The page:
There is nothing more difficult in love than expressing in writing what one does not feel • Les Liaisons dangereuses, Pierre Choderlos de Laclos
Renaissance to Enlightenment • 1300–1800
The epistolary novel
1669 One of the earliest epistolary novels is published, Letters of a Portuguese Nun. It is attributed to French author Gabriel-Joseph de La Vergne, comte de Guilleragues.
1740 The hugely popular novel Pamela, by English author Samuel Richardson, details the corruption of an innocent maidservant.
1747—48 Richardson’s tragic tale Clarissa is one of the longest novels in the English language and considered to be his masterpiece.
1761 Swiss-born philosopher Jean-Jacques Rousseau writes Julie, or the New Heloise, in which he uses the epistolary form to explore philosophical questions of rationality, morality, and autonomy.
Letters, diaries, and notes were the primary written means by which people communicated with one another in both daily life and literature during the 18th century. Les Liaisons dangereuses is an example of a literary style known as the epistolary novel (after the Greek for “letter”), which tells a story in the form of letters and, sometimes, other documents. Although it largely died out after the 1800s, in its heyday the epistolary novel was a popular and fashionable genre, reflecting the social world of a great age of correspondence.
Laclos did not simply imitate this genre, he radically extended it. The most famous epistolary novels of the period, such as Samuel Richardson’s Clarissa and Jean-Jacques Rousseau’s Julie, or the New Heloise, were often tedious in their meticulous and lengthy descriptions, and moralistic tone. Unlike his contemporaries, Laclos used the epistolary form to provide an exciting pace of action, and his characters often speak in the witty and urbane manner of the time.
"When one woman stabs another to the heart … she rarely misses the vital spot and the wound can never be healed."
Les Liaisons dangereuses
The ruin of innocents
In France, the epistolary novel was linked with narratives of passion and the calculated seduction of women. Key to the success of these novels was the philosophy of “libertinage”, in which eroticism, sexual depravity, and a lifestyle of excess and vice were intermingled with sophisticated wordplay.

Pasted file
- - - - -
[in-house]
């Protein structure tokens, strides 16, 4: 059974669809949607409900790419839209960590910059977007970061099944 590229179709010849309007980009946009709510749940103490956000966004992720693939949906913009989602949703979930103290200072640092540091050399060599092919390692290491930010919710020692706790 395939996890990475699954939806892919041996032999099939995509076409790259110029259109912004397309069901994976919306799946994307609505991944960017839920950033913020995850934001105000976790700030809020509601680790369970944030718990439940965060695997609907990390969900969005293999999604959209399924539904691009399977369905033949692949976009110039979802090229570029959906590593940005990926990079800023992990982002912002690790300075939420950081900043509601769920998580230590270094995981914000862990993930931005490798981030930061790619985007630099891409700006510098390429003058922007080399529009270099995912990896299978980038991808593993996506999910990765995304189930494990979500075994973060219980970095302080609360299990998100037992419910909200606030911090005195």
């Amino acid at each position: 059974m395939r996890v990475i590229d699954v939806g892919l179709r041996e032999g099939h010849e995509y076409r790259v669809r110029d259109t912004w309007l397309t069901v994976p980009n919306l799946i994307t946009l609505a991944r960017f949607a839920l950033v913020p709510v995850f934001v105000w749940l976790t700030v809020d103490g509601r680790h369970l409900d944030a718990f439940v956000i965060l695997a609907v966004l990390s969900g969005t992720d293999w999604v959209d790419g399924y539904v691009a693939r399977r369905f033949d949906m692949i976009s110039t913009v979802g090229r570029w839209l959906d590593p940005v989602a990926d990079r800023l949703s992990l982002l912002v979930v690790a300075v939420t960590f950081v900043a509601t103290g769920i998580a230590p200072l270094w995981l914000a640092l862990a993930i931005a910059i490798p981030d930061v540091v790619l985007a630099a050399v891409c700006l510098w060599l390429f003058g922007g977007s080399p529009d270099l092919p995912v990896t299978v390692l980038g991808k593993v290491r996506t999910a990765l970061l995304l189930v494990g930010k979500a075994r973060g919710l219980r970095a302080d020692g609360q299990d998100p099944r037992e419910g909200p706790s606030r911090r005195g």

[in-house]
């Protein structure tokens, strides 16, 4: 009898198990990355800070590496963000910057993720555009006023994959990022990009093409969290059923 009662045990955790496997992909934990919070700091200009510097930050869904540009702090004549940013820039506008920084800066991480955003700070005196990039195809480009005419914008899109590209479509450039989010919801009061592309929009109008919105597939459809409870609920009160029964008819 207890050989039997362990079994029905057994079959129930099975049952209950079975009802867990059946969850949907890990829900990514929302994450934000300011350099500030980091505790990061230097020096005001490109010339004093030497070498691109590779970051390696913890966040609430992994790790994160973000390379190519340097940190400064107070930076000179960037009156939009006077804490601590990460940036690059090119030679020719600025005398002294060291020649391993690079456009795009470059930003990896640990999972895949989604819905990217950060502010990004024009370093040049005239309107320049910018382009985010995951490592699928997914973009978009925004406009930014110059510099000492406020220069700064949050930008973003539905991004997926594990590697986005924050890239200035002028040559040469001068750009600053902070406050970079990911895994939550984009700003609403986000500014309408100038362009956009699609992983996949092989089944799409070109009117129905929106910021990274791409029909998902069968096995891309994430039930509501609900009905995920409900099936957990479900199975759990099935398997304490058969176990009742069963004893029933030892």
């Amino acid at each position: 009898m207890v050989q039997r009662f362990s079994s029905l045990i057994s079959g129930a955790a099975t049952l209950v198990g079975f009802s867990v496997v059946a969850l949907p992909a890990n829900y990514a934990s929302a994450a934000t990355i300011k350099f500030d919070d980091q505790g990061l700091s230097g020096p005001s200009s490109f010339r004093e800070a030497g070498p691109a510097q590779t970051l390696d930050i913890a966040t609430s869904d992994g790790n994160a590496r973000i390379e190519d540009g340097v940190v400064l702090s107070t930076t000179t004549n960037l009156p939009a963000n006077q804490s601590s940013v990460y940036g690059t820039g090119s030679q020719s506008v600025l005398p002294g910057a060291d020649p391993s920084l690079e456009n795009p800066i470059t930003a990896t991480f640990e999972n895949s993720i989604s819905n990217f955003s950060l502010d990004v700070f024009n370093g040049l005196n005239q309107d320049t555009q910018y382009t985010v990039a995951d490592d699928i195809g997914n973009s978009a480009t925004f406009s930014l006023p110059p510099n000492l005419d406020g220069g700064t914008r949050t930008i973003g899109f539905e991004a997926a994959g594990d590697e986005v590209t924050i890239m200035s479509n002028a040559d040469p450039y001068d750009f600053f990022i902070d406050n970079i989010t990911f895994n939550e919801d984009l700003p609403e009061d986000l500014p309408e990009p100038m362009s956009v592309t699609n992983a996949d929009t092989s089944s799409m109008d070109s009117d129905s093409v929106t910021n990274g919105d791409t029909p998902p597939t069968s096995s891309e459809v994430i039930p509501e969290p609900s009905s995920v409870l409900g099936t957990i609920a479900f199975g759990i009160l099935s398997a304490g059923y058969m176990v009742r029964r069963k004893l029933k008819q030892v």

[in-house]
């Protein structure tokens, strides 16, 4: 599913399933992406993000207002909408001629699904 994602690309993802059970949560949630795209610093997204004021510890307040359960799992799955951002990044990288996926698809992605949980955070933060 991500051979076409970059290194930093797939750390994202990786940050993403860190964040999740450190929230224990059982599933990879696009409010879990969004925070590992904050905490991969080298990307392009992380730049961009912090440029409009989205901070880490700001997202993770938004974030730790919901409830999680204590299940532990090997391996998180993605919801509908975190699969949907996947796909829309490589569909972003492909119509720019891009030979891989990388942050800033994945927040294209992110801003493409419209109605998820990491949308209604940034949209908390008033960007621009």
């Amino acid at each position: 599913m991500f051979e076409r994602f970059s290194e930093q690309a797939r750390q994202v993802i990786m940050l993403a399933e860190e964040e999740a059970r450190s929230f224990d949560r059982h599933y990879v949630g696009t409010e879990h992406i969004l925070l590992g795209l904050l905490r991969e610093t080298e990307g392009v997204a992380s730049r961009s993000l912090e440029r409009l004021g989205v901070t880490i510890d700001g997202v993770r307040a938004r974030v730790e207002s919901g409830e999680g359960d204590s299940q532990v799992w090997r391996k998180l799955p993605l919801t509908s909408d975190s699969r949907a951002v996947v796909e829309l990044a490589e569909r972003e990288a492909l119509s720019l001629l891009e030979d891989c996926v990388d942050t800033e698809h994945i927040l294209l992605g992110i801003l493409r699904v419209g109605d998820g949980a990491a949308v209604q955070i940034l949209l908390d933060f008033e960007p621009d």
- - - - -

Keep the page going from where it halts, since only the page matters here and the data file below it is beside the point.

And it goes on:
In Les Liaisons dangereuses letters between multiple characters expose the moral decline of the French aristocracy just before the Revolution. Laclos’ key “actors” in this form of seduction as sport are the libertine Vicomte de Valmont, and the Marquise de Merteuil — with her public façade of a virtuous lady. Former lovers, they try to outdo each other in their cruelty and manipulative degradation of others through sexual exploitation. Their own and others’ letters show how they plot the pursuit of their entertainment like a military campaign, the narrative tracing a calculated process of ruination involving rape, sexual corruption, and humiliation.
Unlike his contemporaries, who often addressed the reader directly in their epistolary novels, Laclos removed his authorial presence from the narrative, leaving his characters to speak for themselves. Because of his absent narrational voice and the lack of any authorial condemnation of his characters’ actions, contemporary reviewers wondered if Laclos too was as wicked as Merteuil and Valmont.
The cleverness of Les Liaisons dangeureses lies in its moral ambiguity and the extent to which Laclos implicates the reader in society’s treatment of women as pawns in games of ownership and sexual domination. In her own words to Valmont, Merteuil views her actions as part of a wider battle of the sexes in which she is “born to avenge my sex and subjugate yours” — although in doing this, she brings destruction as much to other women as to men. In the letters through which he presents this battle, Laclos seduces his reader via the “pleasure” to be found in a voyeuristic literary exploration of artful temptation.
The letters that form Laclos’ text are also objects in the plot, used to manipulate. Merteuil and Valmont, the orchestrating villains, are adept at writing letters in ways that exploit how others will read meaning into them.
PIERRE CHODERLOS DE LACLOS
Pierre Choderlos de Laclos was born in 1741 in Amiens, to a family that had only recently become part of the French nobility. The family’s relative unimportance in the social hierarchy meant that as a young man Laclos looked to the military for a viable career. While captain of an artillery regiment at Besançon in 1778, he began writing his only novel, influenced by the work of Jean-Jacques Rousseau.
Although Les Liaisons dangereuses was scandalous because of its libertine characters and themes of sexual vice, Laclos himself was not a faithless seducer. He married his lover, Marie-Soulange Duperré, when she fell pregnant; they went on to have two children and live a happy life. He escaped the guillotine in 1794 and devoted himself to his family until his death in 1803 from fever.
Other key works
1783 Des Femmes et de leur éducation
1790—91 Journal des amis de la Constitution
See also: Robinson Crusoe • Clarissa • The Sorrows of Young Werther • Dracula • The Moonstone